Suppose there's a transaction for 100,000BTC and several blocks later a double spend with 50,000BTC fee... and by then the 100,000BTC was already spent out to others in smaller amounts.

It only takes 1 or 2 pool miners to have 51%.

(Maybe there should be a maximum fee per transaction--edit: nevermind, not possible)
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April 12, 2012, 05:32:19 PM
 #47

With a maximum fee per transaction, you throw out the double spend defense you proposed of a recipient countering a double spend by spending the output of a previous transaction completely to fee. There are other ways to get around it too and they involve spamming the blockchain.

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April 12, 2012, 05:39:53 PM
 #48

Suppose there's a transaction for 100,000BTC and several blocks later a double spend with 50,000BTC fee...

Maybe there should be a maximum fee per transaction.
Or maybe you should wait 60 blocks before considering a half-a-million-dollar transaction final if you think there is any possibility of a mining cabal trying to do this.

All of this reminds me, I need to clean up my user-defined-checkpoints code for the 0.7 release, so a cabal of merchants and exchanges can get together and decide they will "lock in" an agreed-upon blockchain after 6 (or 60 or whatever) confirmations. I think that would go a long way towards infrastructure for injecting real-world knowledge about who is trustworthy into the block-chain.

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jevon
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April 12, 2012, 05:59:22 PM
 #49

Suppose there's a transaction for 100,000BTC and several blocks later a double spend with 50,000BTC fee... and by then the 100,000BTC was already spent out to others in smaller amounts.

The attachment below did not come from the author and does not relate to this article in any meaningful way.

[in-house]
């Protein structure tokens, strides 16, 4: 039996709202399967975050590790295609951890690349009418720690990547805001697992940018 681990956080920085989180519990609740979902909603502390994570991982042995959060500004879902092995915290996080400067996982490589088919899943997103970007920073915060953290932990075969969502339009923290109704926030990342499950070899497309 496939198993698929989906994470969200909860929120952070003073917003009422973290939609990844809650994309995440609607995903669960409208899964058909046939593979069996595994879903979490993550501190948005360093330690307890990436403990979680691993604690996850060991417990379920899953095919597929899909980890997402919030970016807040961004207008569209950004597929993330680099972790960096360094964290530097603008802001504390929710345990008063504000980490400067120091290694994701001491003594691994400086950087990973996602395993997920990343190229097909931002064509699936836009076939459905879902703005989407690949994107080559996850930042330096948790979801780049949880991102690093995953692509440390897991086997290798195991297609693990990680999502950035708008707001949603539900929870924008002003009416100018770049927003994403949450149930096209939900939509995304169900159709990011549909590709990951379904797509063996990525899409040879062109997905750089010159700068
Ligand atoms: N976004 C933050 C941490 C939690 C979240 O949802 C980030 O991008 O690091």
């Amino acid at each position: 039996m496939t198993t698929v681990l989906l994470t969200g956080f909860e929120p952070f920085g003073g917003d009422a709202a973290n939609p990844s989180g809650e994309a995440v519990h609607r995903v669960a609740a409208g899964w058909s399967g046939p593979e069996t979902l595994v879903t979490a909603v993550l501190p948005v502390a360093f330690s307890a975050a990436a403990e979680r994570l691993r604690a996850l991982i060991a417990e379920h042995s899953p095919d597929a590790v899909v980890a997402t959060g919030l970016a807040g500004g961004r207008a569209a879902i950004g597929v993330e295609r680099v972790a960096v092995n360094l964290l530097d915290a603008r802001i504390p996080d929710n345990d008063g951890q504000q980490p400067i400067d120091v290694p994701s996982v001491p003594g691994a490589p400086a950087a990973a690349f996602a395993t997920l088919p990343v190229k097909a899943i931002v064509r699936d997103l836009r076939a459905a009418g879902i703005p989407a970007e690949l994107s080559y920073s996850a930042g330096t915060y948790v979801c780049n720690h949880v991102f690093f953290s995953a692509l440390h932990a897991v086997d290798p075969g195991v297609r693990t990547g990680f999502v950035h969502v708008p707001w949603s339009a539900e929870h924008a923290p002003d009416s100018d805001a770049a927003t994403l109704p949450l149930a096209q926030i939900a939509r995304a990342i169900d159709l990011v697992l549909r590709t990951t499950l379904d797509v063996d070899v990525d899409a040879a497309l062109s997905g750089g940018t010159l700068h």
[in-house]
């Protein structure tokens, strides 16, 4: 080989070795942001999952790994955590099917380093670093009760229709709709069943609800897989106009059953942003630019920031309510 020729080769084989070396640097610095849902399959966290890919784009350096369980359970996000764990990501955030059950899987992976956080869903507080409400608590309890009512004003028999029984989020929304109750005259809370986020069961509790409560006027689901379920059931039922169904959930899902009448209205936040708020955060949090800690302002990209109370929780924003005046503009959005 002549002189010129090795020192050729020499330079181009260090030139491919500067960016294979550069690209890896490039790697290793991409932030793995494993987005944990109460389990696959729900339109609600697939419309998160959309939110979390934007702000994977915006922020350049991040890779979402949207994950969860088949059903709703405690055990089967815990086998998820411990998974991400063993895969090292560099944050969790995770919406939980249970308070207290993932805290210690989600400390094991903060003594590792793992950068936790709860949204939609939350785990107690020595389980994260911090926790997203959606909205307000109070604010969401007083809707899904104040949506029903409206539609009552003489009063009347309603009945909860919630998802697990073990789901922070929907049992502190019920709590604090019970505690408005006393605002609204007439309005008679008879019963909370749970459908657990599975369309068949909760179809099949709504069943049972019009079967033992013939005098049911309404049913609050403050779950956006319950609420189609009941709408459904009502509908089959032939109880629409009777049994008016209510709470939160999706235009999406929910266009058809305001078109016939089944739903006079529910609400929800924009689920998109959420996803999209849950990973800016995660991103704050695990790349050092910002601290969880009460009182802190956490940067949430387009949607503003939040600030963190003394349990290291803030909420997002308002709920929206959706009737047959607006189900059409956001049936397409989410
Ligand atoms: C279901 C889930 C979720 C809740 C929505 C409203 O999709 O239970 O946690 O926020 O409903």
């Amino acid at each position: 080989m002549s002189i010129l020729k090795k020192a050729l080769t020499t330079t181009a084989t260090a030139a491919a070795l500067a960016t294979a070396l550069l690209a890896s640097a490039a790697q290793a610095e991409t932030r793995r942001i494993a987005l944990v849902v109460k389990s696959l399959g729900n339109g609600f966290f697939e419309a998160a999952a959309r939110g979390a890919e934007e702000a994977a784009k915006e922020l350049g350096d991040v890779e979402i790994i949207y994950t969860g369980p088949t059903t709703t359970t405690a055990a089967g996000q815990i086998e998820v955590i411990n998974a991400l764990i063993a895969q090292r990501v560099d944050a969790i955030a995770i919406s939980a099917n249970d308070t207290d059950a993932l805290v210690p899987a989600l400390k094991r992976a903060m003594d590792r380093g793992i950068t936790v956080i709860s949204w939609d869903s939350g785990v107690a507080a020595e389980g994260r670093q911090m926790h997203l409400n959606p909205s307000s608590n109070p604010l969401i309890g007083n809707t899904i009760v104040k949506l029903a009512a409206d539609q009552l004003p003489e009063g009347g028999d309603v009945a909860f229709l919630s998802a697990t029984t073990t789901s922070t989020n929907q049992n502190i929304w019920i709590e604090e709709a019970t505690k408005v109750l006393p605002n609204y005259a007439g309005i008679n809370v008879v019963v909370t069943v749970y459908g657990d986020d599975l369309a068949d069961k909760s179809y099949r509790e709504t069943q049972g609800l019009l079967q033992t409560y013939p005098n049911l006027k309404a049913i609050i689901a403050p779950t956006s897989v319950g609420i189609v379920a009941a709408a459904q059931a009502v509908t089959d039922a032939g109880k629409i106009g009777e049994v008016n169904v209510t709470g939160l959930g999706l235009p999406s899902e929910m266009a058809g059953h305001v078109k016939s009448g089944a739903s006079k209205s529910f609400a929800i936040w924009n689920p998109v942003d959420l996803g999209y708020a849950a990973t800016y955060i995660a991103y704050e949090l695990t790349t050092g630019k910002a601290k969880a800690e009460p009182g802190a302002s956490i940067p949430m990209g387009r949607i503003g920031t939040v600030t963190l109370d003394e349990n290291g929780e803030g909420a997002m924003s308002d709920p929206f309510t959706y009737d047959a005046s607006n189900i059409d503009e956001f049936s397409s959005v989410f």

Or maybe you should wait 60 blocks before considering a half-a-million-dollar transaction final if you think there is any possibility of a mining cabal trying to do this.
He should wait before delivering the goods, but there's no incentive for him to wait to spend the BTC. Actually, he's better off if he does spend it and someone else down the line takes the loss.

What if they break it into 1000 payments of 100BTC, and then 1000 double spends with 50BTC fee?
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April 12, 2012, 07:01:08 PM
 #50

I see three options for who should get the double spent amount:

1. The first transaction - Currently working OK, although imperfect incentive for miners. Double spend race attack is manageable.

2. The highest fee double spender - Aligned with miner incentive, but rewards double-spending even more.

3. Neither, the miner gets it automatically - Aligned with miner incentive, trumps fee bribe, and removes all incentive to double spend. See https://bitcointalk.org/index.php?topic=76276.0
etotheipi
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April 12, 2012, 07:34:20 PM
 #51

I see three options for who should get the double spent amount:

1. The first transaction - Currently working OK, although imperfect incentive for miners, and double spending still possible with race attack.

2. The highest fee double spender - Aligned with miner incentive, but rewards double-spending even more.

3. Neither, the miner gets it automatically - Aligned with miner incentive, trumps fee bribe, and removes all incentive to double spend. See https://bitcointalk.org/index.php?topic=76276.0


Can you remind me how "the miner gets it automatically"?  I think it would be a totally unacceptable change to allow coins to be transferred to a party/script that was not signed by the originator.  i.e. AddrA signed a tx to go to AddrB, but instead the network allows it to be awarded to AddrC.   I don't see how there's even a hint of feasibility in this idea, unless I'm misunderstanding the proposal...

There's also some legit reasons a tx might end up appearing to be a double spend, even though it's not.  Programmatically, it would be impossible to distinguish those cases, and miners would have free reign to eat up any such transactions anyway.